Tonawanda News — Earlier this month, I saw an Associated Press article by Sue Manning on the subject of medical marijuana for pets. I was curious. With online research I could only find her article regurgitated by all the other news outlets.
Manning reported on Dr. Doug Kramer of vetguru.com. Under the press section of his website it offers 22 media reports on his “extraordinary work,” including fine media resources such as The 420 Radio Show, Perez Hilton and Comedy Central’s “The Colbert Report.”
I do not want to dismiss the fact that medical marijuana could have positive benefits to your ailing pets. However, humans compared to other animals, react differently to drugs and further medical, peer-reviewed research should be done on the topic.
Kramer does have a do-it-yourself book titled “Sweet Serenity” on how to administer medical marijuana to your pets. The book did make me wonder, is this even legal?
The quick answer is no.
The use of medical marijuana for pets is illegal in all states, said Dr. Ahna Brutlag, the assistant director of Veterinary Services from the Pet Poison Helpline. Brutlag is a veterinarian specializing in small animal clinical toxicology. In addition to having a doctor of veterinary medicine degree, she also has earned a master’s of science in toxicology and is a board-certified Diplomate of the American Board of Toxicology.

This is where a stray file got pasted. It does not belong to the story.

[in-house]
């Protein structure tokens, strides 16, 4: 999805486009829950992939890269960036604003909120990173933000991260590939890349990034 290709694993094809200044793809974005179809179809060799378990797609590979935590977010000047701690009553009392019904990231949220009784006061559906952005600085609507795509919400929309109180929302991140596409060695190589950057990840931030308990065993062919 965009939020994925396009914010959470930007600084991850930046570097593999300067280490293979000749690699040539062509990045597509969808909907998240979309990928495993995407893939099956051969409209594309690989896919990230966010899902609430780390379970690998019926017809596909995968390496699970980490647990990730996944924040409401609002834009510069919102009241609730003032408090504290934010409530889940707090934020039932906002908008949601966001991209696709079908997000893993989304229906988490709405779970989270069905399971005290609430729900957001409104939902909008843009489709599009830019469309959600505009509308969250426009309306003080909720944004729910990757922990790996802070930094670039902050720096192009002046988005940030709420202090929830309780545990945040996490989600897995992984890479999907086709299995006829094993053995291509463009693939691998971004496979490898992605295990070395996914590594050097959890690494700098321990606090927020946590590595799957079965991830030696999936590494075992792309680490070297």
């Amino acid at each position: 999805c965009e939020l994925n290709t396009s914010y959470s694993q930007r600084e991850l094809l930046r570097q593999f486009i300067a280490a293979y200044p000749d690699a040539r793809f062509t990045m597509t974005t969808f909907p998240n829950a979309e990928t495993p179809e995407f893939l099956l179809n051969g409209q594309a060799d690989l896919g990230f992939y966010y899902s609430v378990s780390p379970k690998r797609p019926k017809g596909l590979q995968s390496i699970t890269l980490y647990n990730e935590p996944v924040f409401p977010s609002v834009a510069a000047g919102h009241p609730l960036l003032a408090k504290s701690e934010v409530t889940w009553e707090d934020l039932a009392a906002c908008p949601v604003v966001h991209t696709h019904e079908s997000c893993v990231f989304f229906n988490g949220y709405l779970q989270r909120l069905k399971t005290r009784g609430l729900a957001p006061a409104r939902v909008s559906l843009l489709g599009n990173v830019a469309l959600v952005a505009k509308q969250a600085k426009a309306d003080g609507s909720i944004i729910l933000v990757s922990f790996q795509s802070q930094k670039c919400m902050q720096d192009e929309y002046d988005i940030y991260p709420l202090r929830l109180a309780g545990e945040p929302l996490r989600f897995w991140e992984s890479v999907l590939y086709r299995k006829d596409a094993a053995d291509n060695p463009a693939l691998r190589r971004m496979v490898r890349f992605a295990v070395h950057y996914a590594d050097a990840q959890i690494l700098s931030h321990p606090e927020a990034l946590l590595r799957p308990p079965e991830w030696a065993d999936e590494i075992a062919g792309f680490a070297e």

Brutlag also warns of the possibility of overdosing.
“Thankfully, marijuana has what’s referred to as a ‘wide margin of safety.’ This means that the therapeutic dose (dose used to treat disease) is very far below the toxic dose. This is a good thing because it means that small overdoses are unlikely to result in severe poisoning or death.” Brutlag said.
Dr. Eric Barchas, a full-time emergency veterinarian serving the San Francisco Bay area, says that in his experience most dogs did not react well to marijuana and very often required hospitalization and treatment to prevent dehydration and other complications.